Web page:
Echo in the Valley

Abigail Washburn and Bela Fleck bring the kind of missionary zeal and unshakeable confidence to double-banjo albums that Sam I Am brought to his evangelizing for green eggs and ham. The duo’s second full-length recording, Echo In The Valley (2017), is instrumentally sparce— two banjos at any one time, two voices, a pair of dancing feet. And yet it’s sonically rich, owing maybe to their refined sense of musicality, their careful pairing of timbres and their playing styles. 

Washburn, an excellent clawhammerist, typically frails on a standard five string, both fretted and fretless, and when she’s not frailing she can be heard clogging or plucking bassy figures on a deeply resonant cello banjo that trampolines fat round notes into the mix. Fleck, of course, sits to Earl Scruggs’s immediate right on Mount Banjolympus, and on these 11 songs he applies his fluid three-finger sorcery to a baritone banjo, a cello banjo, as well as his standard 1937 Gibson. It all fits together beautifully. The Tabasco (Tabanjo?!) sauce on the green eggs, if you will, is Washburn’s voice. Her vocals soar, her inflections are distinctive, and Fleck throws in some solid harmonies for depth.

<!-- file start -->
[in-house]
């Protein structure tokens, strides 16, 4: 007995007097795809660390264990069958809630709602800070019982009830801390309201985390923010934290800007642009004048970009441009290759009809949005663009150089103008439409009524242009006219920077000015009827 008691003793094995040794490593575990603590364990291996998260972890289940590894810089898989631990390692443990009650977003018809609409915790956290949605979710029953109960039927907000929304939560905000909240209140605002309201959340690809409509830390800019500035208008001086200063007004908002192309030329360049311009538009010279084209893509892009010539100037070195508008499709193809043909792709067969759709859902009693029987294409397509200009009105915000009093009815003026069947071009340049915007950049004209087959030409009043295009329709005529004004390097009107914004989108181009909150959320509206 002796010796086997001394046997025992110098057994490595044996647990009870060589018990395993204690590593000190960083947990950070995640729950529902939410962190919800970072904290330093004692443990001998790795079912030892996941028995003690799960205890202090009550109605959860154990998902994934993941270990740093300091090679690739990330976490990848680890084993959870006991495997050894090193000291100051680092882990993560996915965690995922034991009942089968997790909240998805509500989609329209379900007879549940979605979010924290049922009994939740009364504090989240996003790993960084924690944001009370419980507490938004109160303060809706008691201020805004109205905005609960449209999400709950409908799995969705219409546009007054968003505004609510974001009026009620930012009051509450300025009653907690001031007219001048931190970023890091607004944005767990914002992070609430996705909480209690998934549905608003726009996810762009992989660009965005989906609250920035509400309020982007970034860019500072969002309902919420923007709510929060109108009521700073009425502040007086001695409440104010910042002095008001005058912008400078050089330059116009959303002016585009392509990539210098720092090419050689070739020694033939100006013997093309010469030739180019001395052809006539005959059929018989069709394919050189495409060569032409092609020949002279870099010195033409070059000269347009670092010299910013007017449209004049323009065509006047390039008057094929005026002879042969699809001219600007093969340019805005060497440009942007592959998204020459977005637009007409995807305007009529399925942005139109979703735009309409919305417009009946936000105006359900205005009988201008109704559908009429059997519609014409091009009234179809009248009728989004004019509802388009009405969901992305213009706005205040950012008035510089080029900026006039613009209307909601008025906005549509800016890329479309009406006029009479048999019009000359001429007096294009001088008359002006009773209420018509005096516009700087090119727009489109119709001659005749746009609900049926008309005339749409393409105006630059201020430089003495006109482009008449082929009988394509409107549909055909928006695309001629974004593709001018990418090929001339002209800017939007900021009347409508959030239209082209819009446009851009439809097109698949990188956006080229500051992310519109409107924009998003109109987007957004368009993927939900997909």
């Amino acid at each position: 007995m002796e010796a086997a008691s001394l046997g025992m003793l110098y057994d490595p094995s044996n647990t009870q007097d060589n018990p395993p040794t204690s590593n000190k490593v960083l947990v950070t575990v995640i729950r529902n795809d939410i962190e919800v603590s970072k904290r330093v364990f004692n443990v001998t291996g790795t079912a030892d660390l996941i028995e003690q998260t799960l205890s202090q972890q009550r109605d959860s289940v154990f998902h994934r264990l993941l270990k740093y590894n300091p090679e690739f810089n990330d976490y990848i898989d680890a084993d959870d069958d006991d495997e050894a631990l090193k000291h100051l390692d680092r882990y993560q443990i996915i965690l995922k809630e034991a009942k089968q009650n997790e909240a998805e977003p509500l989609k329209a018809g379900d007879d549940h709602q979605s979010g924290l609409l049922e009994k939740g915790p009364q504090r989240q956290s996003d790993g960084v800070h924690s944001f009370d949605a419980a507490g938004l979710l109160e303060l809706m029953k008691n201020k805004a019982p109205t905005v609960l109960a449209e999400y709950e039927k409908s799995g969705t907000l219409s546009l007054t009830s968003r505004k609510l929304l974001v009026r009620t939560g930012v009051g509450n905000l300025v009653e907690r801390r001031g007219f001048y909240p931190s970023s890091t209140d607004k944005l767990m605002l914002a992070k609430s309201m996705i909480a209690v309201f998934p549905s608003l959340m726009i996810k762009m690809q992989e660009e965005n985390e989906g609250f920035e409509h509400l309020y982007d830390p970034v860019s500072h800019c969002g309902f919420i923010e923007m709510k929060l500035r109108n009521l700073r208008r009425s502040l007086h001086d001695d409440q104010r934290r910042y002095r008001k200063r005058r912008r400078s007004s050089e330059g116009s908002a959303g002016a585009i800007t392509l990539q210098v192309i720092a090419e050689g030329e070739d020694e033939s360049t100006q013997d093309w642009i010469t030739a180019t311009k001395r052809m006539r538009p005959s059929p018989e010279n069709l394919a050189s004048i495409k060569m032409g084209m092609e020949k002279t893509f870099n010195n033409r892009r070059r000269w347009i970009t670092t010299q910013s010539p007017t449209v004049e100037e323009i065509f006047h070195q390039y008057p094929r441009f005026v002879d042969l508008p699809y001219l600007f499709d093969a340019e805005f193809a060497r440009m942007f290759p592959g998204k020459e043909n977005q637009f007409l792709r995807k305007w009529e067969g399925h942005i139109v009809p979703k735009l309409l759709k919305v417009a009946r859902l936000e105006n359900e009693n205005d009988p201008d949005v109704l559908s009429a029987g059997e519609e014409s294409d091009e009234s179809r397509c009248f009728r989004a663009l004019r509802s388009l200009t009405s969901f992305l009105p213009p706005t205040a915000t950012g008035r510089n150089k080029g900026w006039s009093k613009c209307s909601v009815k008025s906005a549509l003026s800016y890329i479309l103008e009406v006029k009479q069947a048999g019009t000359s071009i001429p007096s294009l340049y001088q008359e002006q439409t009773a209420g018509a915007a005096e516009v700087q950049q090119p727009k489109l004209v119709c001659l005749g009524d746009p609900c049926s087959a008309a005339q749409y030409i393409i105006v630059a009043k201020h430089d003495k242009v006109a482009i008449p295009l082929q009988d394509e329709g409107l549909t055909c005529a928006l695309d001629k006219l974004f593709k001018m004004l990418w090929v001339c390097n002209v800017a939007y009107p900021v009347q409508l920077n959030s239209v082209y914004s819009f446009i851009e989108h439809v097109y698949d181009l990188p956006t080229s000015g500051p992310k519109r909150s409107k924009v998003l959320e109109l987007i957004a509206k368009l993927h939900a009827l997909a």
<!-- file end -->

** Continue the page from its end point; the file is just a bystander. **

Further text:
Two banjos at one time for 46 minutes—is it worth listening to? Did I like it in a boat? Did I like it with a goat? Yes, although I will admit that before giving it a spin I was already bi-banjo curious. (My goat’s less biased opinion—four hoofs up!).  The production is warm, clear and intimate, there are few obvious studio effects, and the folk vibe pulses with deep, playful energy. The harmonic and lyrical moods tend towards the reflective; the lyrics at times go to the zone where the political, poetic, and personal meet. 

By and large, this is hopeful and/or helpful music for troubling times, perhaps the couple’s response to the 2016 election and what it portended. Standout songs for me are the slightly distorted, off-kilter “Don’t Let It Bring You Down,” (a piece of musical juju to keep stashed in your auditory cortex to help you through life’s setbacks) “Take Me To Harlan,” with its banjo/foot-percussion accompaniment, and the final cut “Bloomin Rose,” the bittersweetest song of the bunch. 

All in all, Echo In the Valley is making me wonder whether… (apologies George Orwell) one banjo good, two banjos better.

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